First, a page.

Just Hold Tight: Boy! Man!
This is the jamminess you are looking for.
12.29.22 setlist courtesy of Phish.net, as always.
They couldn’t help themselves, could they? They always do it. It seems there is never a YEMSG run that goes by without a Fluffhead. I mean, when you have a song about going to New York, how can you resist playing it in the World’s Greatest Arena? Even the quirky quartet from Vermont can’t stay away from that lure for an entire run. So, that’s how we got off to a strong start in night two: With a traditional MSG staple and another interesting sartorial decision made by Mike Gordon.
A big advantage of opening with Fluffhead is that it imbued the band - and the audience - with big energy right from the start (songs that require jumping up and down tend to do that). That made it clear that high-octane Trey was in the building right from the get-go, unlike last night, and it was a welcome reintroduction. It also was a rarity, in that the band led off the show with a solid 20-minute jam, which seems to have declined since they introduced the ‘free first song’ feature - I’m sure that’s a total coincidence, of course. I haven’t done the statistical analysis on this at all in any way, shape, or form, so feel free to correct me if I’m wrong. To be sure, big jams kicking off a set have never been common, but they’ve seemed even less common as of late. This was an especially good one: It’s one of the longer Fluffheads ever, and not only was it played cleanly, the jam was intricate and soulful.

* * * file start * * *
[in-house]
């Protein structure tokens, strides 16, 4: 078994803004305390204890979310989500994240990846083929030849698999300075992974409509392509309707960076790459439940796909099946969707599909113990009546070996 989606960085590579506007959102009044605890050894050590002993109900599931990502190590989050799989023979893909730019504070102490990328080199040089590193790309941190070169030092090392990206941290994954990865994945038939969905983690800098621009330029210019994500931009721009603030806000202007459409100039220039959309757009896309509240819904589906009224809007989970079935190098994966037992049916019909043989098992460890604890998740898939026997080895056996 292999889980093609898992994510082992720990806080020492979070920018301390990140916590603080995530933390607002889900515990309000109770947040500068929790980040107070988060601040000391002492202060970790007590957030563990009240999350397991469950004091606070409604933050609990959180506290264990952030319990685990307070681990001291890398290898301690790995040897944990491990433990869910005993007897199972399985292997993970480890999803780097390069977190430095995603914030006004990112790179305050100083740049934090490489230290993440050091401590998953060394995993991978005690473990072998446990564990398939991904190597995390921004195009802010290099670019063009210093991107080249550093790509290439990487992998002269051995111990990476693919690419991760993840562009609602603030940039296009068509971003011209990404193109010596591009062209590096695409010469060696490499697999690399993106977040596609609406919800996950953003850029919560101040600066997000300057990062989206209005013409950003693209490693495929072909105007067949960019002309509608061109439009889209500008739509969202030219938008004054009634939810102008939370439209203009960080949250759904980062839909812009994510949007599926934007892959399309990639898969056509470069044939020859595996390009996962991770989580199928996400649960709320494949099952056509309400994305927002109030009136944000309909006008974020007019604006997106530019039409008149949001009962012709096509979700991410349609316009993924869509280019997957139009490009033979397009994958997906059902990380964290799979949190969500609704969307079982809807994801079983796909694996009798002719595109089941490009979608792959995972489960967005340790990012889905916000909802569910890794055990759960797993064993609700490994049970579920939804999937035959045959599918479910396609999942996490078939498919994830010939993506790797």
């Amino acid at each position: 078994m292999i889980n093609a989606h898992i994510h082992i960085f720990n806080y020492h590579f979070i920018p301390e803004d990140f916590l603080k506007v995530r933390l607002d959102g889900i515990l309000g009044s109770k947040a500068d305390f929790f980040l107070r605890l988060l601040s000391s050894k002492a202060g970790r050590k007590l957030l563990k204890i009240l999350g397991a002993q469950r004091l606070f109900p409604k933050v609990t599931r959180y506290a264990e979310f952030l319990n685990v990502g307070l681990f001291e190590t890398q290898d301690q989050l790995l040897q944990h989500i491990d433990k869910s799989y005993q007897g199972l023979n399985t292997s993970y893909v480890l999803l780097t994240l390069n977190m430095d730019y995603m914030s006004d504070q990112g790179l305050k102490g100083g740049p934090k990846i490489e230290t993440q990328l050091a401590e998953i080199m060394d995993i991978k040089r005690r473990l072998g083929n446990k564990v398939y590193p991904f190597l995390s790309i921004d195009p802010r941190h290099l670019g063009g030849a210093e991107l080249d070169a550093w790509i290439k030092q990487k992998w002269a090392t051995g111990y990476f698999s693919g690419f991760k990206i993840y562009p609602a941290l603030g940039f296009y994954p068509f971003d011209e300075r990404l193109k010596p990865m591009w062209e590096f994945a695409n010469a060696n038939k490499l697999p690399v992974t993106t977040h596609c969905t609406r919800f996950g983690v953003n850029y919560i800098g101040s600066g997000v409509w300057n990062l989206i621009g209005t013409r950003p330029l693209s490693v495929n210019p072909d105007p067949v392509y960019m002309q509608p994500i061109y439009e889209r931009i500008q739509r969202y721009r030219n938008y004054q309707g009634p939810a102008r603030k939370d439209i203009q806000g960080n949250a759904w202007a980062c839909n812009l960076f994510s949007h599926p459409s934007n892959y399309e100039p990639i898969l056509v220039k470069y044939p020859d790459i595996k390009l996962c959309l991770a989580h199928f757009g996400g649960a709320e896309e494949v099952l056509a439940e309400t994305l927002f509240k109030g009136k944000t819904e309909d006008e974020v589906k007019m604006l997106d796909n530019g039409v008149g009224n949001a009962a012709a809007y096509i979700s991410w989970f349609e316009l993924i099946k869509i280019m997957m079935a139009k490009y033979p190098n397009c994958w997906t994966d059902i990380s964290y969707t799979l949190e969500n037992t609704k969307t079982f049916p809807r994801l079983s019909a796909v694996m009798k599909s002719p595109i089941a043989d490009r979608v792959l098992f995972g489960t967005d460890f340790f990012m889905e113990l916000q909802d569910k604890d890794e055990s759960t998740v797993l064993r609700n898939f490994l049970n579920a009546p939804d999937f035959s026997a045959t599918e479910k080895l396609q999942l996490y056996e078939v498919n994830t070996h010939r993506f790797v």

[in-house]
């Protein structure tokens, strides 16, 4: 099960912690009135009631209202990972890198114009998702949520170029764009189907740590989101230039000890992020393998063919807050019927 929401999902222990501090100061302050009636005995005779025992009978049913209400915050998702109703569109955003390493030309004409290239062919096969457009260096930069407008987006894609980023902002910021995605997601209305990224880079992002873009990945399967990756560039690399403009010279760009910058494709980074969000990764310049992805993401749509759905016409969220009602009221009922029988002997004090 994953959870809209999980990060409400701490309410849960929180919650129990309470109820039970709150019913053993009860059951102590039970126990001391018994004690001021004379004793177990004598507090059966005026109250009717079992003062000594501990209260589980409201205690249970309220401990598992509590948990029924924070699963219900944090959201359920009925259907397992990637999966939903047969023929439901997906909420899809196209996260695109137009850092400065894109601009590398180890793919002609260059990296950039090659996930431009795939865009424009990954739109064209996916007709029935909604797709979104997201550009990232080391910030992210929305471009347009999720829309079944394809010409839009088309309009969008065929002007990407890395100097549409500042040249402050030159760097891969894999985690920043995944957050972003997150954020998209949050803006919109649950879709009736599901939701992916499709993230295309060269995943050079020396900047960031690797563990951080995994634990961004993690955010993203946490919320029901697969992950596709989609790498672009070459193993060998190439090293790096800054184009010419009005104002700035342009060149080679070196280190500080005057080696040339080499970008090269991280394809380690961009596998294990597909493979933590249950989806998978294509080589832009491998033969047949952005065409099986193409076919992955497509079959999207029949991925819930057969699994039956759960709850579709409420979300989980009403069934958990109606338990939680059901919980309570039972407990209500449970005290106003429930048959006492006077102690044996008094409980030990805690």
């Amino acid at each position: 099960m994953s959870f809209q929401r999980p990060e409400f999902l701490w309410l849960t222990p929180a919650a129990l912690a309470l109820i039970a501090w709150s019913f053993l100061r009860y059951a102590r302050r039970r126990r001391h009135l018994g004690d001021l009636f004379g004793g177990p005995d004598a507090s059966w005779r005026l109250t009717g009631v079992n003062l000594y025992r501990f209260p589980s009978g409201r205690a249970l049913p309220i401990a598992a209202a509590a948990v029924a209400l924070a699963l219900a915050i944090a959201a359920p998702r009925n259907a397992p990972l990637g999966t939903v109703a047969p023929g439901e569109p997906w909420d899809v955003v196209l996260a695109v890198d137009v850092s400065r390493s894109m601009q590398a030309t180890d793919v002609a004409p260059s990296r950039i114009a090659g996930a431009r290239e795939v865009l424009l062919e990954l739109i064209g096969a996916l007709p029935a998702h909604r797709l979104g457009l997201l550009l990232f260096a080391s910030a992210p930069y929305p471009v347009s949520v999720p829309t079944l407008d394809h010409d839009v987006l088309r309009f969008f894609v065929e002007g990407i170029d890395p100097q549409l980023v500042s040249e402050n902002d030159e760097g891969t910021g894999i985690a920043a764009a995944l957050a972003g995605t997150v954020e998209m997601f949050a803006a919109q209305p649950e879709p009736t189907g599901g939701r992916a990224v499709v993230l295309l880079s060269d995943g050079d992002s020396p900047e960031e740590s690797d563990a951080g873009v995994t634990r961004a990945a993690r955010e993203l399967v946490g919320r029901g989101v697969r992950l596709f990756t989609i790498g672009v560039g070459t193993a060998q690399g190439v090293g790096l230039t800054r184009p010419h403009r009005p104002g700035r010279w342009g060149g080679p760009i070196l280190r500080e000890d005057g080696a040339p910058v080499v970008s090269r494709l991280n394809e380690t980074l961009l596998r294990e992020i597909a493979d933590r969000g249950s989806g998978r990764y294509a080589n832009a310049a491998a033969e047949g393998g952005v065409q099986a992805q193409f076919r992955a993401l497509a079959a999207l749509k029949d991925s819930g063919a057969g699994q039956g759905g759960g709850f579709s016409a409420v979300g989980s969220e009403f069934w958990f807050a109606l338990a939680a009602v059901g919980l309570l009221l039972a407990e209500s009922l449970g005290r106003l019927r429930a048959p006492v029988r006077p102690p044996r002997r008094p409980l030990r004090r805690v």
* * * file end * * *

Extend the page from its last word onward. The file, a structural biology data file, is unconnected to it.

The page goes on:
They followed that with a perfect, subtle segue into Your Pet Cat, only the second of the year, and the first time it’s ever followed Fluffhead, appropriate pairing though it is. That song quickly transitioned into more electric jamming, serving as a bridge to Bathtub Gin, putting two truly classic songs very early in the rotation for the evening, just like last night’s first set. Unlike last night, tonight was full of jamming from the get-go, albeit more light jamming - not straying into the dark territory that so many phans seem to crave.